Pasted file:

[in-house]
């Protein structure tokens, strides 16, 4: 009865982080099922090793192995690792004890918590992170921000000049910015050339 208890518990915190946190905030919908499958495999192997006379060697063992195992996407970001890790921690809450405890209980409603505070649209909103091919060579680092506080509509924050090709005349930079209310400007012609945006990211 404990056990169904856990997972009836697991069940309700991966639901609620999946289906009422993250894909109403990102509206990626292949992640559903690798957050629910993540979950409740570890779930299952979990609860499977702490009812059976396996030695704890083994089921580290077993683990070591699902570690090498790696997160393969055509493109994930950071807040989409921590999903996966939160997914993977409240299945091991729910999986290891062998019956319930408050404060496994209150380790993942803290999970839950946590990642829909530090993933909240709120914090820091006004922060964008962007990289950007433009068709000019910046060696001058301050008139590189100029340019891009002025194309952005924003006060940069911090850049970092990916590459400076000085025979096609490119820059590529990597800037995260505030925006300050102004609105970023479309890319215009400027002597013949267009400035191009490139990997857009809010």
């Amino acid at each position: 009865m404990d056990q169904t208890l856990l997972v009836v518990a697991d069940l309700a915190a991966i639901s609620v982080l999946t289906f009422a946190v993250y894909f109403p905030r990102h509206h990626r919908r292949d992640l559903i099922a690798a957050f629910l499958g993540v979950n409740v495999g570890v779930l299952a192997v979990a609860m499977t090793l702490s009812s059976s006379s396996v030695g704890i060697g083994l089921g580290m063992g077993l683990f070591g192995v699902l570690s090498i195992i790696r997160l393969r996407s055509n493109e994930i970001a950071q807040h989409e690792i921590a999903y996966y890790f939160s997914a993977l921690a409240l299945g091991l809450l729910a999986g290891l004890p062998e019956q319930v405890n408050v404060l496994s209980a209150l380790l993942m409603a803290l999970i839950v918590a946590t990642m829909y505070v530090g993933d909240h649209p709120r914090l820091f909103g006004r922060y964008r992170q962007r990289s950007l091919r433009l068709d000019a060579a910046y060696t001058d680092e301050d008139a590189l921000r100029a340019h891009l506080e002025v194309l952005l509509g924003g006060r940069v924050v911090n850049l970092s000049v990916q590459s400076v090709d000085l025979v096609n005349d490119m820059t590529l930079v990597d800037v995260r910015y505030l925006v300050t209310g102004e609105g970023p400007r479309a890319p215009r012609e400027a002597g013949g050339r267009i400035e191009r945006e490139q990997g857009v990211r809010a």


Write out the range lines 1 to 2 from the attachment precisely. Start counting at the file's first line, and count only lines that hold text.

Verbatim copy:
[in-house]
């Protein structure tokens, strides 16, 4: 009865982080099922090793192995690792004890918590992170921000000049910015050339 208890518990915190946190905030919908499958495999192997006379060697063992195992996407970001890790921690809450405890209980409603505070649209909103091919060579680092506080509509924050090709005349930079209310400007012609945006990211 404990056990169904856990997972009836697991069940309700991966639901609620999946289906009422993250894909109403990102509206990626292949992640559903690798957050629910993540979950409740570890779930299952979990609860499977702490009812059976396996030695704890083994089921580290077993683990070591699902570690090498790696997160393969055509493109994930950071807040989409921590999903996966939160997914993977409240299945091991729910999986290891062998019956319930408050404060496994209150380790993942803290999970839950946590990642829909530090993933909240709120914090820091006004922060964008962007990289950007433009068709000019910046060696001058301050008139590189100029340019891009002025194309952005924003006060940069911090850049970092990916590459400076000085025979096609490119820059590529990597800037995260505030925006300050102004609105970023479309890319215009400027002597013949267009400035191009490139990997857009809010």